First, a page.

Wednesday, 14 March 2012

St Alban, Wood St EC2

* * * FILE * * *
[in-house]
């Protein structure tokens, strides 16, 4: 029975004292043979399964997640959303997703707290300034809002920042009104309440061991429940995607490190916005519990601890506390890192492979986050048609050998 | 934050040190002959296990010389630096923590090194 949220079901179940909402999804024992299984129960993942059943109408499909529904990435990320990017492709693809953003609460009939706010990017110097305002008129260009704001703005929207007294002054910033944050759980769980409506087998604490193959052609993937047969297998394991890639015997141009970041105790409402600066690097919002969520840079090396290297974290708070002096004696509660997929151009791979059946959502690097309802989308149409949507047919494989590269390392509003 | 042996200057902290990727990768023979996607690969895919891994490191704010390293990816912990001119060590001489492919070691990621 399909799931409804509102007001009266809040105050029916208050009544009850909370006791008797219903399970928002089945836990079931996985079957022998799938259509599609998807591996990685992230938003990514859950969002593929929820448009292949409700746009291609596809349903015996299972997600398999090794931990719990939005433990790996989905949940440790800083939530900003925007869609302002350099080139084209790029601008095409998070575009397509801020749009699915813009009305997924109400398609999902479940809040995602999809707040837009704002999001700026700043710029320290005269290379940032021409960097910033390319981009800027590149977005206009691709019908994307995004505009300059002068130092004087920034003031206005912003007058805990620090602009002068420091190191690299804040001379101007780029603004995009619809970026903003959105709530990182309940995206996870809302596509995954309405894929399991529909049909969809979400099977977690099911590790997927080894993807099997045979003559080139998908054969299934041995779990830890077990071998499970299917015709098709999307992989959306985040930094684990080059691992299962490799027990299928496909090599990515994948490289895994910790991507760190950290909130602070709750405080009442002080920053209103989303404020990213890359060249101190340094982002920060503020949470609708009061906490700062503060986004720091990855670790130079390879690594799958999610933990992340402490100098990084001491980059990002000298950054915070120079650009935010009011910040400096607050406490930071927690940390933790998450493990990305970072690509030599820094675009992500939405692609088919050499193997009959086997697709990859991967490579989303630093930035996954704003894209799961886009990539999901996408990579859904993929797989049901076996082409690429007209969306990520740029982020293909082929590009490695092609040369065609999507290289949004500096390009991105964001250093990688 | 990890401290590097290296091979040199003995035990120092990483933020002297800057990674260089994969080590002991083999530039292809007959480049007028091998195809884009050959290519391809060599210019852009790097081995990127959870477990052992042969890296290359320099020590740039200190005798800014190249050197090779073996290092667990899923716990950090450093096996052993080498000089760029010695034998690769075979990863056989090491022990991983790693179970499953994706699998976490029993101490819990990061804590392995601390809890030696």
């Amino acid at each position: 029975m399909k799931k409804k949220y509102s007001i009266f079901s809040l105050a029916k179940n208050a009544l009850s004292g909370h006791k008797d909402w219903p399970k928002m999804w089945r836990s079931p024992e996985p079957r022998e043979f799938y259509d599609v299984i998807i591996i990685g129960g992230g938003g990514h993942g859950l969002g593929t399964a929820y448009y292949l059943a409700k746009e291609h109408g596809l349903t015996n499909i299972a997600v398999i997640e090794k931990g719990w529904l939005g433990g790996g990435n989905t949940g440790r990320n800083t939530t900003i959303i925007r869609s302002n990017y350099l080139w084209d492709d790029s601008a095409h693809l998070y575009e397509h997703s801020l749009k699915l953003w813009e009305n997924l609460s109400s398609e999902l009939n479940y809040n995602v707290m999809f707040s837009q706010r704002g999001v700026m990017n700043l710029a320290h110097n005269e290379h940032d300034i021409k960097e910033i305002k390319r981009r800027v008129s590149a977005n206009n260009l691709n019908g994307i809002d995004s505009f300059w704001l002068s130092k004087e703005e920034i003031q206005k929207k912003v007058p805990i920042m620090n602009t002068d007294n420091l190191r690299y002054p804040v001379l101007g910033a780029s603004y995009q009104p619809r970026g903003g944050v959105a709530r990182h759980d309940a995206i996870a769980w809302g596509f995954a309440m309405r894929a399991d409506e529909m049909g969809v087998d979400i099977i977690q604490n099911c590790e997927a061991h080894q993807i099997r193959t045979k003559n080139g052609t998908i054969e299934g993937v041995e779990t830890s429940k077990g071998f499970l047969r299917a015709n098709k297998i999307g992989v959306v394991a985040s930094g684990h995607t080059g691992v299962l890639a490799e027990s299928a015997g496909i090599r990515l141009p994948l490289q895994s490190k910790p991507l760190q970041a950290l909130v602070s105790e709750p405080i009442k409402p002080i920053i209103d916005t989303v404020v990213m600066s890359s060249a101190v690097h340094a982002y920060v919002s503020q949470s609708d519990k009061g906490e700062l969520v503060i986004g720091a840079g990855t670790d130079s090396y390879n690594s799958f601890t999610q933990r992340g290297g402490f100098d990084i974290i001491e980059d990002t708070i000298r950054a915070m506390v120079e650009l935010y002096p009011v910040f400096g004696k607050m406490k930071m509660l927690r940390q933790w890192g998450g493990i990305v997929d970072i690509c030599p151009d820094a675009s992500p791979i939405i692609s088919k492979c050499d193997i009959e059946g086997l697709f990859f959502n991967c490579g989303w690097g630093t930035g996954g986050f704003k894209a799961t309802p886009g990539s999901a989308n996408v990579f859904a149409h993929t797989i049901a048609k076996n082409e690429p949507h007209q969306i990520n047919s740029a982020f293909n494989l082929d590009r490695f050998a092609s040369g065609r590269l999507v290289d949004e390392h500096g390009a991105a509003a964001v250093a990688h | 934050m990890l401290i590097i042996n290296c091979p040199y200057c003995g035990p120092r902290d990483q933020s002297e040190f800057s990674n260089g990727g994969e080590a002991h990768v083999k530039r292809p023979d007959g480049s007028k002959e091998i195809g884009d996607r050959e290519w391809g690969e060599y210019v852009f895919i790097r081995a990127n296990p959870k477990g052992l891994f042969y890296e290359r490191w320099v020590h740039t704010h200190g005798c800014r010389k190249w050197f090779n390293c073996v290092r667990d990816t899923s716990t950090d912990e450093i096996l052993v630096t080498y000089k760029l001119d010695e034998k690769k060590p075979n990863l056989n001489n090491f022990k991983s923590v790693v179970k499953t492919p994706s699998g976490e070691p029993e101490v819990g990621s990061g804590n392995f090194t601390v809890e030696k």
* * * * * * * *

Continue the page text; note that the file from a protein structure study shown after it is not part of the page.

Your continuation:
I am having a bit of a love-moment for the City of London right now - not during the week when the suited and booted City folk bustle around deciding how to spend their million pound bonuses, but on the weekends when it is deserted and lovely and you can stumble across hidden gems like the lone tower of St Alban in Wood St.  Nestled in between modern buildings, all that remains of this 17th Century church is the tower, now apparently a private residence (how cool is that?).  If you believe Wikipedia, there may have been a church on this site since the 8th century but there are definitive records going back to the 10th.  As with many (in fact most) of the churches within the City of London, St Alban was destroyed completely in the Great Fire of 1666 and then, again like most City churches, was rebuilt by Sir Christopher Wren in the late 17th Century.  Restored in the late 19th century, the body of the church was pretty much destroyed in the Blitz in 1940 although it took until 1965 for it to be demolished.  I'm glad they left the tower though - it's  a reminder of something that has stood here for longer than any of the buildings around it and seen the London centuries come and go.  Plus it's the coolest traffic island I've ever seen.

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